Robin Hood Is Alive: the Perceived Morality and Social Acceptance of Pirated Products and Counterfeits Usage

We employ both direct and indirect methods to explore the piracy phenomenon. Our analyses suggest that consumers not only justify the consumption of pirated products and find it acceptable, but under certain conditions view piracy as more socially desirable than purchasing the original, copyrighted product. Specifically, we demonstrate that perceived morality of consuming pirated products depends on characteristics of the product and the manufacturer of the original (copyrighted) product, as well as how the pirated products are obtained. We find that consumers who use pirated product originally produced by a large corporation are viewed as “Robin Hoods.” Implications for research on consumption ethics are discussed.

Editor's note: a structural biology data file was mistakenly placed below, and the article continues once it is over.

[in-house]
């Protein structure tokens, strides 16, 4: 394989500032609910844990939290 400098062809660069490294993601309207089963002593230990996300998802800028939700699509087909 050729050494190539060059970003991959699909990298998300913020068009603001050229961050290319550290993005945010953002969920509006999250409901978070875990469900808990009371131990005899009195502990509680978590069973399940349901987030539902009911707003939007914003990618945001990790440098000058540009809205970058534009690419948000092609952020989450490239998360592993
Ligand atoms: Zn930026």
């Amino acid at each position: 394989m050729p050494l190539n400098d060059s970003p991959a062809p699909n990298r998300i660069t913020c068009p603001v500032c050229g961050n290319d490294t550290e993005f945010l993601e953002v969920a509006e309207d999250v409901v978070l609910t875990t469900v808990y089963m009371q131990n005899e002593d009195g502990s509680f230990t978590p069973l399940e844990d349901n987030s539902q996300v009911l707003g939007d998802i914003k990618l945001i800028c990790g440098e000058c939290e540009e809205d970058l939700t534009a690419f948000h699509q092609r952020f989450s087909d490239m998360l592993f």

Citation:

Hannah Chang, Anat Keinan, and Donald Lehmann (2007) ,"Robin Hood Is Alive: the Perceived Morality and Social Acceptance of Pirated Products and Counterfeits Usage", in NA - Advances in Consumer Research Volume 34, eds. Gavan Fitzsimons and Vicki Morwitz, Duluth, MN : Association for Consumer Research, Pages: 700.

Authors

Hannah Chang, Columbia University, USA
Anat Keinan, Columbia University, USA
Donald Lehmann, Columbia University, USA



Volume

NA - Advances in Consumer Research Volume 34 | 2007



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